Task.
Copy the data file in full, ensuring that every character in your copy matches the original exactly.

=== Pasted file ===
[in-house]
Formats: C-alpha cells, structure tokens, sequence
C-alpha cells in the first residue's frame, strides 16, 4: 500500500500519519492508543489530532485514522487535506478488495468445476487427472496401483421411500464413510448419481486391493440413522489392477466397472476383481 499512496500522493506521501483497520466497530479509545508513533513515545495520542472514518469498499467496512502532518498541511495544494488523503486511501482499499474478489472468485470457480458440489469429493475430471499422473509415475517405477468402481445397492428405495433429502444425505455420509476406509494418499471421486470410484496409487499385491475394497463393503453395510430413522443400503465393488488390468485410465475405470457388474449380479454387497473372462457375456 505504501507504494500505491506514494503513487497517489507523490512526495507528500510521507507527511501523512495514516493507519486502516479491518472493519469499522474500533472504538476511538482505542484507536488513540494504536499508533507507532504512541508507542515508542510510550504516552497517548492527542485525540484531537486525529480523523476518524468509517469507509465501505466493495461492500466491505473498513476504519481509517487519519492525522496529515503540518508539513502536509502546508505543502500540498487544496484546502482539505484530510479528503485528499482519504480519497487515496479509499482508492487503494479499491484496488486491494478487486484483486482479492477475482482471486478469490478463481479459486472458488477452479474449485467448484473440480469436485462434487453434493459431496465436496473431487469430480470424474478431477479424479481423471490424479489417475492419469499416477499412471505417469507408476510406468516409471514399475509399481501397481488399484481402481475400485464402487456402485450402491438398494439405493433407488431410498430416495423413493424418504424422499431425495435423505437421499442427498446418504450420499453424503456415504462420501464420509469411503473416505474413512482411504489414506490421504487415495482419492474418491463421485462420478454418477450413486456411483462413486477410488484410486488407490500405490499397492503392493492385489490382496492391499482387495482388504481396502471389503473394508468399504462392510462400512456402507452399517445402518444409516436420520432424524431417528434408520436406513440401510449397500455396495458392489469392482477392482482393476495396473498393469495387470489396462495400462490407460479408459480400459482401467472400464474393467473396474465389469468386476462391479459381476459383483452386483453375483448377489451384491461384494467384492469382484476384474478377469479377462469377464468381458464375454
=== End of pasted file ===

[in-house]
Formats: C-alpha cells, structure tokens, sequence
C-alpha cells in the first residue's frame, strides 16, 4: 500500500500519519492508543489530532485514522487535506478488495468445476487427472496401483421411500464413510448419481486391493440413522489392477466397472476383481 499512496500522493506521501483497520466497530479509545508513533513515545495520542472514518469498499467496512502532518498541511495544494488523503486511501482499499474478489472468485470457480458440489469429493475430471499422473509415475517405477468402481445397492428405495433429502444425505455420509476406509494418499471421486470410484496409487499385491475394497463393503453395510430413522443400503465393488488390468485410465475405470457388474449380479454387497473372462457375456 505504501507504494500505491506514494503513487497517489507523490512526495507528500510521507507527511501523512495514516493507519486502516479491518472493519469499522474500533472504538476511538482505542484507536488513540494504536499508533507507532504512541508507542515508542510510550504516552497517548492527542485525540484531537486525529480523523476518524468509517469507509465501505466493495461492500466491505473498513476504519481509517487519519492525522496529515503540518508539513502536509502546508505543502500540498487544496484546502482539505484530510479528503485528499482519504480519497487515496479509499482508492487503494479499491484496488486491494478487486484483486482479492477475482482471486478469490478463481479459486472458488477452479474449485467448484473440480469436485462434487453434493459431496465436496473431487469430480470424474478431477479424479481423471490424479489417475492419469499416477499412471505417469507408476510406468516409471514399475509399481501397481488399484481402481475400485464402487456402485450402491438398494439405493433407488431410498430416495423413493424418504424422499431425495435423505437421499442427498446418504450420499453424503456415504462420501464420509469411503473416505474413512482411504489414506490421504487415495482419492474418491463421485462420478454418477450413486456411483462413486477410488484410486488407490500405490499397492503392493492385489490382496492391499482387495482388504481396502471389503473394508468399504462392510462400512456402507452399517445402518444409516436420520432424524431417528434408520436406513440401510449397500455396495458392489469392482477392482482393476495396473498393469495387470489396462495400462490407460479408459480400459482401467472400464474393467473396474465389469468386476462391479459381476459383483452386483453375483448377489451384491461384494467384492469382484476384474478377469479377462469377464468381458464375454